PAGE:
NBA rookie Devonte’ Graham is headed to the G League — at least for a few days.
Charlotte general manager Mitch Kupchak announced the move for the second-round draft pick out of Kansas on Tuesday, a little more than a week after Graham made his Hornets debut.
According to The Charlotte Observer’s Rick Bonnell, Hornets coach James Borrego said Wednesday Graham will play for the franchise’s Greensboro affiliate for at least the first two games of the Swarm’s season.
Graham played in his first career NBA game on Oct. 22 at Toronto, spending less than six minutes on the court and going shot-less and scoreless with one assist.
The 6-foot-2 point guard got an extended look this past Saturday, when he scored his first points as a professional, finishing with seven in 13 minutes off the bench in a loss at Philadelphia. Graham knocked down one of his three 3-point attempts against the Sixers for his first bucket, shot three of six overall and dished a pair of assists.
To date, Graham was inactive (didn’t suit up) for four of the Hornets’ eight games and did not play in two others.
Moving Graham to the G League comes as no surprise, as he’s playing behind an all-star in Kemba Walker and a savvy veteran in Tony Parker. It also doesn’t mean that Graham will spend the whole year in Greensboro.
Plus, it actually allows the rookie to get some valuable in-game reps against G League competition, rather than watching from the bench with Charlotte. And the Hornets can bring him back whenever they want to further test him at the NBA level or perhaps even provide Parker, 36, with a night off.
As a second-round draft pick, Graham reportedly signed a three-year contract with the Hornets for approximately $1.3 million per year, with the first two years guaranteed.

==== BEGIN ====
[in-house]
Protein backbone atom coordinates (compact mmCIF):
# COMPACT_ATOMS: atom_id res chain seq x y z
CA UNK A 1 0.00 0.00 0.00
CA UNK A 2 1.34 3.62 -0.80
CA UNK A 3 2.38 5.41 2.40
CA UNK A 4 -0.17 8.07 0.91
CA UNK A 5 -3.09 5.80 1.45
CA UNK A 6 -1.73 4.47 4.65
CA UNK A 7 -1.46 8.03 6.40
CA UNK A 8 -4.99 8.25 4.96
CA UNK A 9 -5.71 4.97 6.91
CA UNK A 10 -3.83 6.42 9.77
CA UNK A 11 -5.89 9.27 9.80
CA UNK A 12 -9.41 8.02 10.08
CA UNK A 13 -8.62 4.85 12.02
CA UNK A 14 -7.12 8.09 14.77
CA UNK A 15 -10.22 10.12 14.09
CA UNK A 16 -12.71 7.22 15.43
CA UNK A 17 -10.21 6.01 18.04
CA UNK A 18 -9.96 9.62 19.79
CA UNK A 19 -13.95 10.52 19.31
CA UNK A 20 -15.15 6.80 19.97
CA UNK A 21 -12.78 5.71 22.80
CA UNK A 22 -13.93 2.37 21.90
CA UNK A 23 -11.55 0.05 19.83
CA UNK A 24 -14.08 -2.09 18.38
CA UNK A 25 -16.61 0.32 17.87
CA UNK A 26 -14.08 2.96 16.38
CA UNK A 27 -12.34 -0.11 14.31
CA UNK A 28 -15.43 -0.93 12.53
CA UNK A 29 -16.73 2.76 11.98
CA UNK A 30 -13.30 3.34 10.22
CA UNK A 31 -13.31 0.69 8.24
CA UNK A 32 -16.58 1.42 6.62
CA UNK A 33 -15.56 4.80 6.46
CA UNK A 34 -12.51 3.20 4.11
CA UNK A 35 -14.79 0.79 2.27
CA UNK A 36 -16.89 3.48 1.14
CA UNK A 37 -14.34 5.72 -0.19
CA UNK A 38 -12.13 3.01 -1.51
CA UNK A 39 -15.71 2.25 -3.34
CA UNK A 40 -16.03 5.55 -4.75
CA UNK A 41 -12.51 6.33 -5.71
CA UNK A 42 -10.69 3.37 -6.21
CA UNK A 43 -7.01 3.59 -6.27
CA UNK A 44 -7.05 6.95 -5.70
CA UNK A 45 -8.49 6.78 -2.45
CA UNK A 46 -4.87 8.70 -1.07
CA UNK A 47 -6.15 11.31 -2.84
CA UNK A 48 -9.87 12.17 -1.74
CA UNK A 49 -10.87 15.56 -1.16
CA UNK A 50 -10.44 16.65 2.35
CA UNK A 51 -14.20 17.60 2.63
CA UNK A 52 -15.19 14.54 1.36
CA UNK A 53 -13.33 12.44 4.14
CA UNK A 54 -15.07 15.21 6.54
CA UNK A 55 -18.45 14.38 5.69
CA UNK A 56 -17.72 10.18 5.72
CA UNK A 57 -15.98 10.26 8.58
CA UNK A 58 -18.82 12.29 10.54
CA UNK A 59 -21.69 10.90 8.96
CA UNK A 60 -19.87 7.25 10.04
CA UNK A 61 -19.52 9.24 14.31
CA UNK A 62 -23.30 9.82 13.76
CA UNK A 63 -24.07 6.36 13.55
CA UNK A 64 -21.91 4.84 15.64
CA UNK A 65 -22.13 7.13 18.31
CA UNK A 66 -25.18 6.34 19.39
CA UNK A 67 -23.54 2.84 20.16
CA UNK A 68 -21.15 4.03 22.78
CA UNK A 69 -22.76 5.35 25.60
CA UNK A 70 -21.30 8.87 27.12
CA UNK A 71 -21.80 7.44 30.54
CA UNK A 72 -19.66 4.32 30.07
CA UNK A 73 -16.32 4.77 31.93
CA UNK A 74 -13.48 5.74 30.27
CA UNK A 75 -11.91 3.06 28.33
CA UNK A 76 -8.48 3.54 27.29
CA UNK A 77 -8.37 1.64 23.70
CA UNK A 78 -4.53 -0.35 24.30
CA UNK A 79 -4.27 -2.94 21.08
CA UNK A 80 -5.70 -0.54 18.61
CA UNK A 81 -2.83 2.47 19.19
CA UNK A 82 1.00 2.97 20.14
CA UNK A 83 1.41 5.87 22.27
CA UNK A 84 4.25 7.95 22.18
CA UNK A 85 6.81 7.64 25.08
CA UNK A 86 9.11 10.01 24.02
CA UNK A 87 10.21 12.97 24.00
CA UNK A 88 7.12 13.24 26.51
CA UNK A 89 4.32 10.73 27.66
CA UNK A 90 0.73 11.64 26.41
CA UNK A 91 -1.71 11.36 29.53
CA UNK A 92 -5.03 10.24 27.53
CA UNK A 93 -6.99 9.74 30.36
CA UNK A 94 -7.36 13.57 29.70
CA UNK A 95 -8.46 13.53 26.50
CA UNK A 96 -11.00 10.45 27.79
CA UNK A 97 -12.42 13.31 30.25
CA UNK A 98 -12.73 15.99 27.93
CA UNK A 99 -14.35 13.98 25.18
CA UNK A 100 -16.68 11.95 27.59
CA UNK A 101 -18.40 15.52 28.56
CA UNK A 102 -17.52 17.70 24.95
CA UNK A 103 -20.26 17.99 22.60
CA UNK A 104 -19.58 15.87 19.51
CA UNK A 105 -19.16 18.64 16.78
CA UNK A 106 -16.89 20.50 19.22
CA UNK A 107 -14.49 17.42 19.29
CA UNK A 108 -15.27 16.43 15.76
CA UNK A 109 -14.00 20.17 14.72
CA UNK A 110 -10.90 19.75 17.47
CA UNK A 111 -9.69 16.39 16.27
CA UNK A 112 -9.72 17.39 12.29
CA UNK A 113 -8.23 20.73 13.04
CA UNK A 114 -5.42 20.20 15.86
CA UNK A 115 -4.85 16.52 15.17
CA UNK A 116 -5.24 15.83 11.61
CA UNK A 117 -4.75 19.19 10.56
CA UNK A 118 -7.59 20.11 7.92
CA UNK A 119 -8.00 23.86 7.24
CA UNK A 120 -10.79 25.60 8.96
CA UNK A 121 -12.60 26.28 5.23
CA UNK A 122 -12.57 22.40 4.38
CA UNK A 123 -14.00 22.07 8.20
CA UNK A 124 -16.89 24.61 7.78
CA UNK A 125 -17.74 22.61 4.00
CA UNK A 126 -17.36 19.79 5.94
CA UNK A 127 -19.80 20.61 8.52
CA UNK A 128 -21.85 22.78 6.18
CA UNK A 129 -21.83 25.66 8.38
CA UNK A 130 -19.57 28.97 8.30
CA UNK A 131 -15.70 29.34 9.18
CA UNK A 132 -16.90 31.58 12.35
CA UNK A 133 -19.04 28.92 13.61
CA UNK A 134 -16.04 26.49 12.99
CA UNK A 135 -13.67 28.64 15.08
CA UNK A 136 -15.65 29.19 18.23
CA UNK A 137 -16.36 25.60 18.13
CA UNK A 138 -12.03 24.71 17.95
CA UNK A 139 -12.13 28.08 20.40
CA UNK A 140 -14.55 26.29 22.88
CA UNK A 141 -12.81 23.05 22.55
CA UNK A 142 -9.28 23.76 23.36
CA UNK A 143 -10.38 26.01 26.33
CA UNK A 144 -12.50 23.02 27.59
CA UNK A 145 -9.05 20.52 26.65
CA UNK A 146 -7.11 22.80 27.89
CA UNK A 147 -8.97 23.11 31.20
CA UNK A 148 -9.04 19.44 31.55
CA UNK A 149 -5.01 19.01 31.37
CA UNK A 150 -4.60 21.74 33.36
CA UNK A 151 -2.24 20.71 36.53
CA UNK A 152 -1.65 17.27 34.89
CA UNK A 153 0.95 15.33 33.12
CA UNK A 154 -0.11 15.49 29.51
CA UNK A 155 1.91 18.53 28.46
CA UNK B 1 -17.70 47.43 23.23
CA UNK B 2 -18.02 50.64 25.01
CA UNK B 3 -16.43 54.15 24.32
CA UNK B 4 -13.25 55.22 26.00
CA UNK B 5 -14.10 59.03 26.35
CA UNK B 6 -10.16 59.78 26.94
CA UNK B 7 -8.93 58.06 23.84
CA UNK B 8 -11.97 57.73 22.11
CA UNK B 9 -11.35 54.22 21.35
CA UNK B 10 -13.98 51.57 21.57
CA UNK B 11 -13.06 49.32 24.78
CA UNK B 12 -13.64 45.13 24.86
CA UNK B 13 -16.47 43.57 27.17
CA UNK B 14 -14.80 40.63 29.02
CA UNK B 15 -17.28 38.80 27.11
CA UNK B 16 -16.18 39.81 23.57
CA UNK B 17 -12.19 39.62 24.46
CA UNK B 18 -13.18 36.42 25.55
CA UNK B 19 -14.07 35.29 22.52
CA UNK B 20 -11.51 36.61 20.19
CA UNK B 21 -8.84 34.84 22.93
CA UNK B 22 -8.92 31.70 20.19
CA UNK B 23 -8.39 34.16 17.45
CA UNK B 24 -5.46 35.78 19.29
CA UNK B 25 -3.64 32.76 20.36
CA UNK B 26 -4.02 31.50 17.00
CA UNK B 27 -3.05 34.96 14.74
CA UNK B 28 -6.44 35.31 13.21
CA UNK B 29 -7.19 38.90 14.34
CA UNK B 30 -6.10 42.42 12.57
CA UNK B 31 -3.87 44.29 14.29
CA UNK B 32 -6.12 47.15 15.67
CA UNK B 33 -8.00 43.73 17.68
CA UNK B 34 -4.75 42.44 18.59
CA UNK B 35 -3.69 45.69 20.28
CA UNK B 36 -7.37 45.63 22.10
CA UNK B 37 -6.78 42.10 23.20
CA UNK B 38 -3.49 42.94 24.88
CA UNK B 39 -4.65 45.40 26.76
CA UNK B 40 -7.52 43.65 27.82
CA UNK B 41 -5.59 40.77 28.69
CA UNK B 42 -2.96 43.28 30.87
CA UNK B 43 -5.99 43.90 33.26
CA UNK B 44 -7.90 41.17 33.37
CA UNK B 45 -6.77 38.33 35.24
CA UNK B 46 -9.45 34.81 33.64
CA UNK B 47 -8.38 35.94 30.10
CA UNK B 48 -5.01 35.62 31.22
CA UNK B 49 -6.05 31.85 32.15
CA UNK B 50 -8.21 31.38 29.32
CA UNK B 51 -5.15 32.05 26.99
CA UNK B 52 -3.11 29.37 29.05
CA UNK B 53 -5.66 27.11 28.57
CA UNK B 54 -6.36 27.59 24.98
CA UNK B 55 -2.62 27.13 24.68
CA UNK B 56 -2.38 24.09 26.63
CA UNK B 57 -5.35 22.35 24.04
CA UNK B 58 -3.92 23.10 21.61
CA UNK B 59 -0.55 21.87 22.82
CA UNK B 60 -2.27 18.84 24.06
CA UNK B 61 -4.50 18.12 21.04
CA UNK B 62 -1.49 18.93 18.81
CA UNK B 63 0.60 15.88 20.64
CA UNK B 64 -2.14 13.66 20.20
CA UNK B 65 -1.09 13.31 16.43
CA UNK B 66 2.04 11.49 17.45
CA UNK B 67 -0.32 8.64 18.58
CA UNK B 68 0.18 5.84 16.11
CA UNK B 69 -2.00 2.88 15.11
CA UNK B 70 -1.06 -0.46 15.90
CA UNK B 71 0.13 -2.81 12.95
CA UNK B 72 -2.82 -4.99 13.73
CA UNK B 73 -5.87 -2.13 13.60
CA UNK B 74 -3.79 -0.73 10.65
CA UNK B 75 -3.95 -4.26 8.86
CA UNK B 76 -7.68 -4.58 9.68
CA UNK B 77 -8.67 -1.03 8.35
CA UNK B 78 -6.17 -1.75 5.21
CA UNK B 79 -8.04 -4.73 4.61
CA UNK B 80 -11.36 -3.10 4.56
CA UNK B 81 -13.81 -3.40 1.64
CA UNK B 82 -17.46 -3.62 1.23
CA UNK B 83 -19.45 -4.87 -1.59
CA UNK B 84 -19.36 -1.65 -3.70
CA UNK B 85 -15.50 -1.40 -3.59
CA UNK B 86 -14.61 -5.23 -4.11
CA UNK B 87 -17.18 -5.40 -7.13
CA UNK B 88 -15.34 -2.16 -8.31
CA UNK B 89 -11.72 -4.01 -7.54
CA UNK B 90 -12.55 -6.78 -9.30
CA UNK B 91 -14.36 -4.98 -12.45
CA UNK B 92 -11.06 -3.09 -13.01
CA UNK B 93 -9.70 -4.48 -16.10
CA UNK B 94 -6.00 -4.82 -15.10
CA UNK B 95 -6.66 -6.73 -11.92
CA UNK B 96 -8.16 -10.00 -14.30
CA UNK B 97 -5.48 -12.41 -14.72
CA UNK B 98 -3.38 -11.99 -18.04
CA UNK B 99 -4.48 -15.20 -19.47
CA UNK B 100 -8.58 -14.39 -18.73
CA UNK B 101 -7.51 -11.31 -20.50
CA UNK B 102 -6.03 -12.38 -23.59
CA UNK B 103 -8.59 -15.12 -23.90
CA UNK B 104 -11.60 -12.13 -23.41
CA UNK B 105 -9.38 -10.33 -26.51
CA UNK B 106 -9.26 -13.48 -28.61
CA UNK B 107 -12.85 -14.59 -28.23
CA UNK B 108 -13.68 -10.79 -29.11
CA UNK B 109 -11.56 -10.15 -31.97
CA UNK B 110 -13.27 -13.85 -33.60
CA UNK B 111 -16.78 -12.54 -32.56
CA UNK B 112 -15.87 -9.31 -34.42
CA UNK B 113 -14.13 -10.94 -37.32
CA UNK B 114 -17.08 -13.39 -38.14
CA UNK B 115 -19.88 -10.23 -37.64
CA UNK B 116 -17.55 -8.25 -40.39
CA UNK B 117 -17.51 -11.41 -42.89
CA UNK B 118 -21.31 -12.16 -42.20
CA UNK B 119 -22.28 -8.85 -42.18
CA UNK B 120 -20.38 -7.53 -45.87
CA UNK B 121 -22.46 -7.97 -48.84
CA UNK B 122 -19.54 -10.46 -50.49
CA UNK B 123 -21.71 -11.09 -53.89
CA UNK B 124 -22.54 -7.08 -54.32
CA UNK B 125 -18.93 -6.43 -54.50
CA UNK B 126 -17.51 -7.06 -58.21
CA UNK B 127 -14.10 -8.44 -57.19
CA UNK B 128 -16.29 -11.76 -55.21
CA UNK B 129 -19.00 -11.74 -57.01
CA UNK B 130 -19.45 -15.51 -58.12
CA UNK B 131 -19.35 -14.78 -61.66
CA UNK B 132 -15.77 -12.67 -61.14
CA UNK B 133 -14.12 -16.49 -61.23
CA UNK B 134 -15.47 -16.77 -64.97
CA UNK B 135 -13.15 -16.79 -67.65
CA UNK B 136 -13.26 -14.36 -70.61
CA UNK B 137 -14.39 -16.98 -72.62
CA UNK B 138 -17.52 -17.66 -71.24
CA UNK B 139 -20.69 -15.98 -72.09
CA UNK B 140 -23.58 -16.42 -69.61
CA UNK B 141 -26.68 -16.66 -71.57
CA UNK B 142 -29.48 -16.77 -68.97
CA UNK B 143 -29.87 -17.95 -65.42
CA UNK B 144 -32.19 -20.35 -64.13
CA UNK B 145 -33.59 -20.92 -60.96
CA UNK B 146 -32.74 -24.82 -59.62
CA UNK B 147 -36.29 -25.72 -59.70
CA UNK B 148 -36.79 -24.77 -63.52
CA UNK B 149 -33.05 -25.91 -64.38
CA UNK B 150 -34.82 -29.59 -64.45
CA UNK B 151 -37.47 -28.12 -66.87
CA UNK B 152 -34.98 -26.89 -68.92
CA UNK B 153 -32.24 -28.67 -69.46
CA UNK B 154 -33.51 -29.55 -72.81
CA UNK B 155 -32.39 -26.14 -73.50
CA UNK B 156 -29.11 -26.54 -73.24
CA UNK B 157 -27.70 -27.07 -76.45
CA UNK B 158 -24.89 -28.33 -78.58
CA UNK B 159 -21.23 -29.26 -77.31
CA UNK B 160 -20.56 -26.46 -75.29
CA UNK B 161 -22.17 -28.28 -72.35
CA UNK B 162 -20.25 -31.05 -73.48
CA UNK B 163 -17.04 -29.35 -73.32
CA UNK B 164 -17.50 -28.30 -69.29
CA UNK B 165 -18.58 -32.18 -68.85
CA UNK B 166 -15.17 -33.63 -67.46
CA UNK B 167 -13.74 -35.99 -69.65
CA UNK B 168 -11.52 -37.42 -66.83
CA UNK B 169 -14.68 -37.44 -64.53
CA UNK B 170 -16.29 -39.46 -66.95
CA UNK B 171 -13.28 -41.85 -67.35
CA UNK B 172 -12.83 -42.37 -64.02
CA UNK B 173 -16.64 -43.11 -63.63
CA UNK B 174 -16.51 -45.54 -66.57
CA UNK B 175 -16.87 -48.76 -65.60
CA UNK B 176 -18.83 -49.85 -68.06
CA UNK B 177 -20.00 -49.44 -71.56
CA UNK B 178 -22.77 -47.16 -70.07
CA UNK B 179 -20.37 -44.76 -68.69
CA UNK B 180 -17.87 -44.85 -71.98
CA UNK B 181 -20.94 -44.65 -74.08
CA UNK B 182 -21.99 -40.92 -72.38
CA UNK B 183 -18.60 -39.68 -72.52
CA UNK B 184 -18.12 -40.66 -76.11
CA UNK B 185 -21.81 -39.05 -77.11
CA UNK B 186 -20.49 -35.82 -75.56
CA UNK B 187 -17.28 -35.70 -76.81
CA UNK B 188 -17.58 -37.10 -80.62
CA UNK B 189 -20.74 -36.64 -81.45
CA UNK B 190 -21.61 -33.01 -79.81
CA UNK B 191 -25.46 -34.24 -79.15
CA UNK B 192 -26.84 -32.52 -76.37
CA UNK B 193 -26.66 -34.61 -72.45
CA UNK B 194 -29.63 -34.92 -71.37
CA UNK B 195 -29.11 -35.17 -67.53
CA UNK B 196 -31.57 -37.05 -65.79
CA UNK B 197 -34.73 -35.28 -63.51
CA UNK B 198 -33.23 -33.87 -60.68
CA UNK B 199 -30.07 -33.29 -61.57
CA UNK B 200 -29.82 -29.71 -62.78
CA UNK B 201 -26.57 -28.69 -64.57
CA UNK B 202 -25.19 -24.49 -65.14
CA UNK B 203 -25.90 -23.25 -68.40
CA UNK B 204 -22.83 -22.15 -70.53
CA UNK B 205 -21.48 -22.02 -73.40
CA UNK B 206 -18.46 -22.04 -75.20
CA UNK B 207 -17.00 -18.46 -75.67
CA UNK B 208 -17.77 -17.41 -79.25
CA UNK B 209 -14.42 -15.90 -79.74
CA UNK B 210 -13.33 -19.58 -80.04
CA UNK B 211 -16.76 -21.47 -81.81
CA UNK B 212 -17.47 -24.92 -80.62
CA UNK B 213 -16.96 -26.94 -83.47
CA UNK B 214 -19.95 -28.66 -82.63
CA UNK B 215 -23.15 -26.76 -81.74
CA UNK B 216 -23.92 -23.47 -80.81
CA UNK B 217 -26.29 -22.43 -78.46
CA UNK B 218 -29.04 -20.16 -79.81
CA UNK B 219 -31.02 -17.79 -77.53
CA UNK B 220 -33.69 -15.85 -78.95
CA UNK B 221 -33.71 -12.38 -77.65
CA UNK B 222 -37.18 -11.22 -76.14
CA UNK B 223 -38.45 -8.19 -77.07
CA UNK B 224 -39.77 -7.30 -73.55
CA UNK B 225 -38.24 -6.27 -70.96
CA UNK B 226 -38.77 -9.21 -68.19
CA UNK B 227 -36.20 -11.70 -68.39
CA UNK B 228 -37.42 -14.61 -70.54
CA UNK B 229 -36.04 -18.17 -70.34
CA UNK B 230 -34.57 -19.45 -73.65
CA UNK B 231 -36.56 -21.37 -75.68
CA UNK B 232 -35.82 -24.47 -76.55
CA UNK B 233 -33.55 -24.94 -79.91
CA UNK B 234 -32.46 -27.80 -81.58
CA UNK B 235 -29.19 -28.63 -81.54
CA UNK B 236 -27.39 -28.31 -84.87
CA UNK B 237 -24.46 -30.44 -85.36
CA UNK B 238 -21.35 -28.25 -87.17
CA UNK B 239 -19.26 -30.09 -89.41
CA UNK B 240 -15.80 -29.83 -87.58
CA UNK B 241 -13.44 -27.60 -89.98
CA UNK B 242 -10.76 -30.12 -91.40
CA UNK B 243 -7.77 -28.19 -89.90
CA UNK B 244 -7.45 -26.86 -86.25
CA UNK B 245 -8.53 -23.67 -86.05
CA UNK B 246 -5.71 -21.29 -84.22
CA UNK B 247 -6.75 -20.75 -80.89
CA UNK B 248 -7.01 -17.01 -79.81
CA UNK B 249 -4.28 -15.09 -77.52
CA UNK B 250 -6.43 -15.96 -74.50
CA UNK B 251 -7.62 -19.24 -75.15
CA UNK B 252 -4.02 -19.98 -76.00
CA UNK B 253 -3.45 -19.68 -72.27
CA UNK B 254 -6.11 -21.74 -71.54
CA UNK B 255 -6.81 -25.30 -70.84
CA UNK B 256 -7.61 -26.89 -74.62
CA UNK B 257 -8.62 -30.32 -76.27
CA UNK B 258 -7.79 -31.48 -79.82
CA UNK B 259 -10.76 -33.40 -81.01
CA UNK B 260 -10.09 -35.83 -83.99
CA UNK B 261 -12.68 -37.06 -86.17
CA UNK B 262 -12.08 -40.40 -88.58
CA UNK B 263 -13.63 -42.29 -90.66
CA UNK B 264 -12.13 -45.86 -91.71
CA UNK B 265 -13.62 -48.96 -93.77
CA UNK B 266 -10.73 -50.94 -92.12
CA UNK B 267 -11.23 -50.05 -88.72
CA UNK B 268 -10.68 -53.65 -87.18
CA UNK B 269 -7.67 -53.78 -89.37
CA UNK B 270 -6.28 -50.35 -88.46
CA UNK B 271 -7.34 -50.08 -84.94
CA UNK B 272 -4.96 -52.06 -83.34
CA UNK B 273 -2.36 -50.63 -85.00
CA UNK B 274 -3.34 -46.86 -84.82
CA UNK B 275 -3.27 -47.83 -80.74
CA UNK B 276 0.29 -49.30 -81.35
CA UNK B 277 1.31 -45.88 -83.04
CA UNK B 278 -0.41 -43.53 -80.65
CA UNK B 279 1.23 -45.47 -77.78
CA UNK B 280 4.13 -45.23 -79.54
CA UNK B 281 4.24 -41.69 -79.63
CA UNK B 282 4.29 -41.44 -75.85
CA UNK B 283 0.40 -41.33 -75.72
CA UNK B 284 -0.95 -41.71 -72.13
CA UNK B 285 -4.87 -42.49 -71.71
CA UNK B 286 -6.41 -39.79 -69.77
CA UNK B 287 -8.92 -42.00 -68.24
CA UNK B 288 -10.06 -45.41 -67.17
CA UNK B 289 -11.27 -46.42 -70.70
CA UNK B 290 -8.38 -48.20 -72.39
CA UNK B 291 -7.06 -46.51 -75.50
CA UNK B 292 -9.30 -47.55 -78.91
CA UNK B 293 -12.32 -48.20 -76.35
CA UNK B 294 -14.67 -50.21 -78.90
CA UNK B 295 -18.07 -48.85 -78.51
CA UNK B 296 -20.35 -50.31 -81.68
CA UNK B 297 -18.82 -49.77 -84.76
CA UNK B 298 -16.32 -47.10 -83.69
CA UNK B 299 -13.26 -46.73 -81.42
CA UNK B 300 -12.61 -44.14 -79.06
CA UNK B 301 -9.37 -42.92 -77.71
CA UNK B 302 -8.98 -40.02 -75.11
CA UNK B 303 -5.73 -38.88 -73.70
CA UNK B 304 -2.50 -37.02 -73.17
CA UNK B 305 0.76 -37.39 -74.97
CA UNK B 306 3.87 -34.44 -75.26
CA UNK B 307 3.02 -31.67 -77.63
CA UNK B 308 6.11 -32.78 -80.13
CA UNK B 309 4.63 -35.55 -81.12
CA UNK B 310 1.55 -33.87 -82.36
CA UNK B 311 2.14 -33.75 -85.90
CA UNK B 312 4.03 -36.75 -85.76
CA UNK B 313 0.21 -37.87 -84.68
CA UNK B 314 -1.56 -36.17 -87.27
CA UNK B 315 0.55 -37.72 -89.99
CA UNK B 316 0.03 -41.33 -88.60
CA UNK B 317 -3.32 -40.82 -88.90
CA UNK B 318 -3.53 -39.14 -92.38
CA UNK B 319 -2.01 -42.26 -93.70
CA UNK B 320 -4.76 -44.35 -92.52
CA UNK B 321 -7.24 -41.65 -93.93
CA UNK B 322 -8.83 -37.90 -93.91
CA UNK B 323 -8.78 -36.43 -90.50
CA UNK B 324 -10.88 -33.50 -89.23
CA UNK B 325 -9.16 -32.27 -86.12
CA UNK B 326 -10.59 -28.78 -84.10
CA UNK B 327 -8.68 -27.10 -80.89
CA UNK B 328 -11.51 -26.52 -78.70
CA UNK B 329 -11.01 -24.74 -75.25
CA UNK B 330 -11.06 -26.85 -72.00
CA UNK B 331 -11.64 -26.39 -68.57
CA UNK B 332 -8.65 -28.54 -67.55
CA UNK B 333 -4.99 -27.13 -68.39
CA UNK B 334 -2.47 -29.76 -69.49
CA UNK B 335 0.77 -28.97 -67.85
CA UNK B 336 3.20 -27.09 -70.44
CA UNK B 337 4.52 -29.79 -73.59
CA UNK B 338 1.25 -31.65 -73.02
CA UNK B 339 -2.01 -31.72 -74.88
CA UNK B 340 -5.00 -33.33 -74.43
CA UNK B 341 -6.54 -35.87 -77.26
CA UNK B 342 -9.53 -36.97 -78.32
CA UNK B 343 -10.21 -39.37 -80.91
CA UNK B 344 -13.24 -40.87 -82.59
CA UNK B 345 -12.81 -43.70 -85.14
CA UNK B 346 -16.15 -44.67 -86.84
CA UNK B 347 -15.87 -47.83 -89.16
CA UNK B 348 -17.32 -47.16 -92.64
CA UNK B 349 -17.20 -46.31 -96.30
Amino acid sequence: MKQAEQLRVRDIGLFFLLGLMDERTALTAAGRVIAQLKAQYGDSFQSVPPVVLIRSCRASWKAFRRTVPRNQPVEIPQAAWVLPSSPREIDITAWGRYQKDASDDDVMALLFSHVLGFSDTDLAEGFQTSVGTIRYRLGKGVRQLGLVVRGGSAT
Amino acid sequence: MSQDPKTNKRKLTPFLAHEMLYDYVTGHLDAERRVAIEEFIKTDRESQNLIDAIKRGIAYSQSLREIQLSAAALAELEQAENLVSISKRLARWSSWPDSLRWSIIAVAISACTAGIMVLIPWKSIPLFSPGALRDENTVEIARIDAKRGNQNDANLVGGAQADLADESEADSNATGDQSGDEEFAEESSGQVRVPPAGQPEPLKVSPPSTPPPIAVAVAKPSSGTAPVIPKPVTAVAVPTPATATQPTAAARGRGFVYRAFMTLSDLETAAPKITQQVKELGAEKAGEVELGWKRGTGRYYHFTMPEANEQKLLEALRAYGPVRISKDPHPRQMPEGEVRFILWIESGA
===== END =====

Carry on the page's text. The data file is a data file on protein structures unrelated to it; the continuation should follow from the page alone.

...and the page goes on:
And, because the Hornets are owned by Michael Jordan, Graham also gets some perks in the form of a basically unlimited supply of Jordans — as he showed off recently on Instagram.
When last we left our masked hero, he was, well, masked. And tired of wearing a mask. And angry about his season coming to an end in the second round of the NBA playoffs.
Compared to how his first three years in the league played out, though, none of those details seem so bad in retrospect.
Over the course of the 2017-18 season, Joel Embiid went from an injury-prone punchline to one of the game’s most dominating players. Some less serious setbacks than the ones that marred the Philadelphia center’s previous three as a professional caused him to miss 19 games, most coming at the end of the regular season. But his impact and numbers — 22.9 points per game, 11.0 rebounds, 3.2 assists, 1.8 blocks — were so great that he made the All-NBA second team in his second season of competition.
A man who couldn’t seem to stay healthy enough to actually get on the court after becoming the Sixers’ No. 3 overall draft pick in 2014 helped his team secure the No. 3 seed in the Eastern Conference.
When considering all that Embiid accomplished in his first full season in the NBA (he only played 31 of 82 games before suffering a season-ending injury as a rookie), I keep going back to what the 7-footer said before it all played out. When Embiid and the 76ers practiced at Allen Fieldhouse in October of 2017, I asked the former University of Kansas center whether he had added anything new to his repertoire during the offseason.
“Not really,” Embiid replied. “Because I didn’t really get the chance to be on the court this summer, because I was rehabbing (the left-knee injury that ended his 2016-17 season).”